301. Memorandum From the Deputy Legal Adviser (Meeker) to Secretary of State Rusk0
- Guantanamo Base
What are the rights and legal position of the United States in the event of a Cuban denunciation of the Guantanamo Base arrangements?
If Cuba were to denounce and repudiate the arrangements by which the United States has a base at Guantanamo, the United States would be on strong ground to assert (1) that the Cuban denunciation and repudiation were ineffective; (2) that we retained our base rights; and (3) that we would be justified in resisting with force any attempt to evict our armed forces from the base. These conclusions stem from the following considerations:
- The right of the United States in Guantanamo is more than a right to maintain a base on territory under the sovereignty of Cuba and governed by Cuban law; by international agreement and treaty the United States obtained the lease of a defined area and received from Cuba the right of “complete jurisdiction and control” in that area.
- No date was set for the termination of these rights, and the relevant international instruments specify that they are to continue until modified or abrogated by agreement between the United States and Cuba.
In February 1903 the President of Cuba and President Theodore Roosevelt signed an “Agreement for the Lease to the United States of Lands in Cuba for Coaling and Naval Stations”.1 This included a lease covering the Guantanamo base, whose boundaries were described in Article I of the Agreement. Article II stated: “While on the one hand the United States recognizes the continuance of the ultimate sovereignty of the Republic of Cuba over the above described areas of land and water, on the other hand the Republic of Cuba consents that during the period [Page 738] of the occupation by the United States of said areas under the terms of this agreement the United States shall exercise complete jurisdiction and control over and within said areas … .” The Agreement contained no terminal date and no provision for termination.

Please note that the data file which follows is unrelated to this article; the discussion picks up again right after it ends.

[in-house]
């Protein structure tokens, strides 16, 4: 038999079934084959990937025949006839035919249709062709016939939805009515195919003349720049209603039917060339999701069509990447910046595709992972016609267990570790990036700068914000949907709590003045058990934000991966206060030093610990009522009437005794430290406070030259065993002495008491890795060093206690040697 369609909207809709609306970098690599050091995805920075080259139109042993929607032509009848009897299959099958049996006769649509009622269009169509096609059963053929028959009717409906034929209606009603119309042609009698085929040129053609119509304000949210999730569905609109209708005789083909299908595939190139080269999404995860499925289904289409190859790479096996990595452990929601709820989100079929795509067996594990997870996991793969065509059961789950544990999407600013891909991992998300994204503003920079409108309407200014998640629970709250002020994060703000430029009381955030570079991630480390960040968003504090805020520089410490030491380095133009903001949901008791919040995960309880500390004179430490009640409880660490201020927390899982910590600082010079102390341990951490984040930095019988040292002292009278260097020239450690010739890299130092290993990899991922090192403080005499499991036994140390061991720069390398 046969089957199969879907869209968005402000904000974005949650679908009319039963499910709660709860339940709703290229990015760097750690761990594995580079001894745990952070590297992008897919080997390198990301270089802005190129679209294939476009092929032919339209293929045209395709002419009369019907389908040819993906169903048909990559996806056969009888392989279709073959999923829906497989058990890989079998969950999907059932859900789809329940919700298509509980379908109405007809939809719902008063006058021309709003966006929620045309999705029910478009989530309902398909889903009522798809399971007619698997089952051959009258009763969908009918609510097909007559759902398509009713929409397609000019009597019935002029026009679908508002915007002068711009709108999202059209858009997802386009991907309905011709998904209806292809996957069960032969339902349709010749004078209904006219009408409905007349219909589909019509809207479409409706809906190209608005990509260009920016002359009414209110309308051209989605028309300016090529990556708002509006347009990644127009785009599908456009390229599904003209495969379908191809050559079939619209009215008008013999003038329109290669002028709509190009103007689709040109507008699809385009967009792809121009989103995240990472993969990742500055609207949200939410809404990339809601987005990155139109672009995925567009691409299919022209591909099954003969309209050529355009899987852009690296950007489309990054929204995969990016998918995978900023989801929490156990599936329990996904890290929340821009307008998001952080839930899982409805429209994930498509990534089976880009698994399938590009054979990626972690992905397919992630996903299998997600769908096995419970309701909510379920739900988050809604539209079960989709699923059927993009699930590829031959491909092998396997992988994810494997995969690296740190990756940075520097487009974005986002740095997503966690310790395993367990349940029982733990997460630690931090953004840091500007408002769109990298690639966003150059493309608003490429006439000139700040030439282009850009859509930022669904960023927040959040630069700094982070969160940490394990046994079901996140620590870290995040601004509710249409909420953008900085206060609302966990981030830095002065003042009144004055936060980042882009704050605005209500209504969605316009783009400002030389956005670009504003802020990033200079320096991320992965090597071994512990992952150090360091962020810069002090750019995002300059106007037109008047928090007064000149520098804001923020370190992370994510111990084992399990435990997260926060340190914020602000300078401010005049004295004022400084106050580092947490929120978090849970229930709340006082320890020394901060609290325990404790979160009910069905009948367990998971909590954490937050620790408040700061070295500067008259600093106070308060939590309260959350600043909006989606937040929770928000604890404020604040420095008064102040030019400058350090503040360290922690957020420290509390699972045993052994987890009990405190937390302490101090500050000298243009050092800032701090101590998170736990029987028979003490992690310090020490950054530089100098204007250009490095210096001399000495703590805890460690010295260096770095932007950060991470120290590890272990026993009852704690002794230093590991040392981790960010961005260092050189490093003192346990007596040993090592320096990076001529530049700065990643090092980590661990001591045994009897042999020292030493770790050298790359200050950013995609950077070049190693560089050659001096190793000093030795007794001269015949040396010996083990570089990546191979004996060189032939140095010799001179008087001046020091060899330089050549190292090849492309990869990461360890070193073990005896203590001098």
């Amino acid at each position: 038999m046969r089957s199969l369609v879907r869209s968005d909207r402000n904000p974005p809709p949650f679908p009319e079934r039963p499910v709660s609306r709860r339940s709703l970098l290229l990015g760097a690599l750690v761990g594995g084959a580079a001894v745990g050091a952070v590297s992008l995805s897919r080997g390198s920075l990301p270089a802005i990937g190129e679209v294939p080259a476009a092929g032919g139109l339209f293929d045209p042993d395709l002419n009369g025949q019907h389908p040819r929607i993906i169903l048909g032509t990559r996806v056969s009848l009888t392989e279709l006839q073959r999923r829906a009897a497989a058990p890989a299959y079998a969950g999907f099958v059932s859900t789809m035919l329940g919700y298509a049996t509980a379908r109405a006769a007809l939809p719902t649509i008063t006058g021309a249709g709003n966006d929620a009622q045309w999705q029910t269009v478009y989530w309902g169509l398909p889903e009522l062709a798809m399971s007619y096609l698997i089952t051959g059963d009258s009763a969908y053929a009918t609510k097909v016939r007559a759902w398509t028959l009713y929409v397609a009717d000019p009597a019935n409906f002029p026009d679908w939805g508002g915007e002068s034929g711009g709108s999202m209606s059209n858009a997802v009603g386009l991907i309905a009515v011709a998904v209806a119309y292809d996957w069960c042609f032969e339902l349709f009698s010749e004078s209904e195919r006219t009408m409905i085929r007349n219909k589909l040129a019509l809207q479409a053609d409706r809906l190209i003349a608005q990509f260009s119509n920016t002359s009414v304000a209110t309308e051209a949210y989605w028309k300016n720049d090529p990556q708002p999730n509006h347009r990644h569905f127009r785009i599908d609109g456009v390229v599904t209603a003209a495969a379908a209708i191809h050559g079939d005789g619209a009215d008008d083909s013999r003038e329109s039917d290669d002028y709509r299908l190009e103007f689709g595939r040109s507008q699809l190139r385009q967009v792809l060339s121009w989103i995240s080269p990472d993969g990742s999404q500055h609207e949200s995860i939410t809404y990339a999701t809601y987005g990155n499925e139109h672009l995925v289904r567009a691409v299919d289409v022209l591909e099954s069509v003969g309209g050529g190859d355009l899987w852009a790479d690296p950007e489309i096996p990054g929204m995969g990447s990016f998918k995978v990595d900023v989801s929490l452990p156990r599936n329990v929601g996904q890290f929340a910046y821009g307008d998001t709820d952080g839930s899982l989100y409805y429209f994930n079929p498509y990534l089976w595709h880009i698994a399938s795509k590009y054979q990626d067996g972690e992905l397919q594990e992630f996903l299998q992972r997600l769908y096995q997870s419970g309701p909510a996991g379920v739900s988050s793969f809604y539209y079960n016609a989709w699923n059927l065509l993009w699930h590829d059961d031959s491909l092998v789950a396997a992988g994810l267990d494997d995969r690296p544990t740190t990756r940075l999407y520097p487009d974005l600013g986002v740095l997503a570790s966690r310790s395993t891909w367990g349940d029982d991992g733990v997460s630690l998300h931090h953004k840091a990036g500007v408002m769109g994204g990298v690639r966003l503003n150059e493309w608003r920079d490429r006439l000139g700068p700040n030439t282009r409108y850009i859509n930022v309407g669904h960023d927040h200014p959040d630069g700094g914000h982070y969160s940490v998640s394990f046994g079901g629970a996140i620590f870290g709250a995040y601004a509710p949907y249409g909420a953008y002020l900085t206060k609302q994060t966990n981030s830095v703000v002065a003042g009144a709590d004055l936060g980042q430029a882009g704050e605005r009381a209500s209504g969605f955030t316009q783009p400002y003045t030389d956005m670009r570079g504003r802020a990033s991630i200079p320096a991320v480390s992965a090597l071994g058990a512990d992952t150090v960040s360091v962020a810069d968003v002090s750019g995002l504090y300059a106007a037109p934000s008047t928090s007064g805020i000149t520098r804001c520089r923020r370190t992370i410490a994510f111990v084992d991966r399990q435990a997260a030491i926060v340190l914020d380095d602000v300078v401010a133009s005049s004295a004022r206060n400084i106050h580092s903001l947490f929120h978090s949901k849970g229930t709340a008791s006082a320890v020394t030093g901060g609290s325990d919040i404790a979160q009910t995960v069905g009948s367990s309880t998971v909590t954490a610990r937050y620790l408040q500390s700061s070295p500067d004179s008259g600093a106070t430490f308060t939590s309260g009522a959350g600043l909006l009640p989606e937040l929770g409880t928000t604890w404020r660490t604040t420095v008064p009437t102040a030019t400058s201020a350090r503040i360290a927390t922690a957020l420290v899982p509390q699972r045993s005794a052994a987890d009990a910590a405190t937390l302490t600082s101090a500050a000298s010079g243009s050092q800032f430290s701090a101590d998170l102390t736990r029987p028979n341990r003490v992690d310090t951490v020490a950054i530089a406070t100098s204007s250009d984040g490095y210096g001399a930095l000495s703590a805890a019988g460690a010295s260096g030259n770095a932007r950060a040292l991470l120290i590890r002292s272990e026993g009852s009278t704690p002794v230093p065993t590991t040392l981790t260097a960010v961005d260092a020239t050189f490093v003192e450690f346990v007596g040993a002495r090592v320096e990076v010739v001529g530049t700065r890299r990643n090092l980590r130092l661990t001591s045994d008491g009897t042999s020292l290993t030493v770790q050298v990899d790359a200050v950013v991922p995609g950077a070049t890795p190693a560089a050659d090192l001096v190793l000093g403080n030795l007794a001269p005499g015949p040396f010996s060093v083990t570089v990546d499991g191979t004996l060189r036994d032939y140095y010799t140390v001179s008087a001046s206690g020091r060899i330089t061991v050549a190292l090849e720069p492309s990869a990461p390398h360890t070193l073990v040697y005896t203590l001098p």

The Treaty of Relations with Cuba which was signed in May 19032 (and ratified the following year) stated in Article VII:
“That to enable the United States to maintain the independence of Cuba, and to protect the people thereof, as well as for its own defense, the Government of Cuba will sell or lease to the United States lands necessary for coaling or naval stations, at certain specified points, to be agreed upon with the President of the United States.”
On the basis of the February 1903 Agreement for Lease and the above-quoted Article VII in the 1903 Treaty of Relations, a lease was signed July 2, 19033 and ratified later that year. The lease specified a rental, and contained certain other provisions in pursuance of the February Agreement.
In 1934 a new Treaty of Relations was signed with Cuba in May and brought into force June 9 of that year.4 The 1934 Treaty expressly abrogated the Treaty of Relations signed May 22, 1903. However, Article III of the 1934 Treaty contained the following provision on Guantanamo:
“Until the two contracting parties agree to the modification or abrogation of the stipulations of the agreement in regard to the lease to the United States of America of lands in Cuba for coaling and naval stations signed by the President of the Republic of Cuba on February 16, 1903, and by the President of the United States of America on the 23d day of the same month and year, the stipulations of that agreement with regard to the naval station of Guantanamo shall continue in effect. The supplementary agreement in regard to naval and coaling stations signed between the two Governments on July 2, 1903, also shall continue in effect in the same form and on the same conditions with respect to the naval station at Guantanamo. So long as the United States of America shall not abandon the said naval station of Guantanamo or the two Governments shall not agree to a modification of its present limits, the station shall continue to have the territorial area that it now has, with the limits that it has on the date of the signature of the present Treaty.”
As to the Isle of Pines, the 1903 Treaty of Relations had provided as follows in Article VI:
“That the Isle of Pines shall be omitted from the proposed constitutional boundaries of Cuba, the title thereto being left to future adjustment by treaty.”